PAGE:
- Stay overnight in or near Monument Valley
From Canyonlands to Monument Valley: A Scenic Journey through Desert Landscapes and Iconic Movie Backdrops
This drive takes about 2.5-3 hours without stops, but you’ll want to allow plenty of time to take in the scenery and visit the attractions along the way, When leaving Moab, be sure to stop at Wilson’s Arch. It is hard to miss located beside highway US-191. We scrambled up the arch to take a few pictures before moving on to Monument Valley.
Natural Bridges an Ideal Stop Along the Way
- Start in Moab, Utah, and take US-191 South for about 44 miles.
- Turn left onto UT-211 East and continue for approximately 40 miles until you reach Natural Bridges National Monument.
- Take the loop road through Natural Bridges National Monument to see the three natural bridges that are the park’s main attractions.
- After leaving Natural Bridges National Monument, continue on UT-261 South for about 34 miles until you reach Mexican Hat.
- Stop at the San Juan River overlook to see the spectacular view of the river as it winds through the canyons.
- From Mexican Hat, take US-163 South for approximately 25 miles until you reach Monument Valley.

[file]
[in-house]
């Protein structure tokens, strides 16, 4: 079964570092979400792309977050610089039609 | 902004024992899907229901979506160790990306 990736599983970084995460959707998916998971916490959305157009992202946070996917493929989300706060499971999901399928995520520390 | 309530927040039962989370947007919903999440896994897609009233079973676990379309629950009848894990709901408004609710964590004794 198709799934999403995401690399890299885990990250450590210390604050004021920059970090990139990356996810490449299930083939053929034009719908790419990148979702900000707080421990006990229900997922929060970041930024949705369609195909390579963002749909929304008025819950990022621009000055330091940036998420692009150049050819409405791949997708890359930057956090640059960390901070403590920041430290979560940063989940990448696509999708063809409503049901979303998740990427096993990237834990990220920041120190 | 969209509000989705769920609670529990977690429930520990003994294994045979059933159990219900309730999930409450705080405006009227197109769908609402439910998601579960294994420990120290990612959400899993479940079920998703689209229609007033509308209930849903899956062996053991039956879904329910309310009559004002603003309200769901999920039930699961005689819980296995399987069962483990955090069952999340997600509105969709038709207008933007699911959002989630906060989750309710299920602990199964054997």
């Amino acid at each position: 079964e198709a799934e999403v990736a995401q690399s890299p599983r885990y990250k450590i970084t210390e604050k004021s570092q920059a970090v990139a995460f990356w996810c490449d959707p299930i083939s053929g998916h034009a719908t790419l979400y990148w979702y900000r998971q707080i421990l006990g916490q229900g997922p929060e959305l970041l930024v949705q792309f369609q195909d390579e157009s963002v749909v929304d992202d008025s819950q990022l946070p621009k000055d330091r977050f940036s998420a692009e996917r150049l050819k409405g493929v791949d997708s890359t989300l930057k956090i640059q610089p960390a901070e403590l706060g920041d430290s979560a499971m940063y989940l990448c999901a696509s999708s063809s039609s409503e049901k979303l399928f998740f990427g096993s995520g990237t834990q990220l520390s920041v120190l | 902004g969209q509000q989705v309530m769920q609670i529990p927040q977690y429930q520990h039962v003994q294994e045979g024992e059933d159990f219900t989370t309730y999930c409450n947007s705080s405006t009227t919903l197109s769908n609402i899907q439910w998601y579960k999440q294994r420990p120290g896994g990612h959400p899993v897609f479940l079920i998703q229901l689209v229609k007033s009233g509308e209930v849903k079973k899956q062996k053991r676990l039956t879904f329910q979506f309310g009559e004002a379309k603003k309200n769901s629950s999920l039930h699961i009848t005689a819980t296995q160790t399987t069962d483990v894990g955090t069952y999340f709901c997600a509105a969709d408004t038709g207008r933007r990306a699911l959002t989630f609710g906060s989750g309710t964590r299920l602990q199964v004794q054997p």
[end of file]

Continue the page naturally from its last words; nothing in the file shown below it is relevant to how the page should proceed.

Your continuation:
Interesting Fact: The name “Dead Horse Point” has an interesting history. According to a local legend, the point was used as a natural corral by cowboys in the late 1800s. Wild mustangs were herded onto the narrow neck of land, and some horses were left stranded on the point, unable to escape. Unfortunately, they died of thirst or exposure, giving rise to the name “Dead Horse Point.”
A Spiritual Journey into Monument Valley Tribal Park
I love the movie history linked to the Monument Valley Tribal Park. So they filmed many early Hollywood westerns, capturing the natural beauty of the valley. John Wayne and John Ford made these buttes and mesas famous. If you watch the first movie ever filmed here, “The Searchers” the Mittens are visible in many of the scenes. However, this landscape has a spiritual connection as well. Vehicles on the self-guided loop are limited to the valley drive. However, a Navajo guide will take travelers further into the backcountry. If you make use of Navajo Spirit Tours, they will share the legends for each formation. At the Big Hogan, you get a surreal moment listening to your guide play a traditional song on the flute. The acoustic in this natural amphitheater was magical!
NOTE: Remember that Arizona does NOT observe daylight savings, but the Navajo Reservation does.
Where to Stay in Monument Valley
On our grand circle tour, we wanted to stay directly in Monument Valley Tribal Park. I think it is worth the higher price to stay at The View Hotel. Sitting on your balcony as the sunrise illuminates the Mittens is the quintessential symbol of the American Southwest. I believe you get what you pay for when you stay here. Additionally, you can find choice accommodations at the hotel at Goulding’s Resort or the campground for RV campers. Trekkers will still have proximity to the park.
What Things Can I Do at Monument Valley?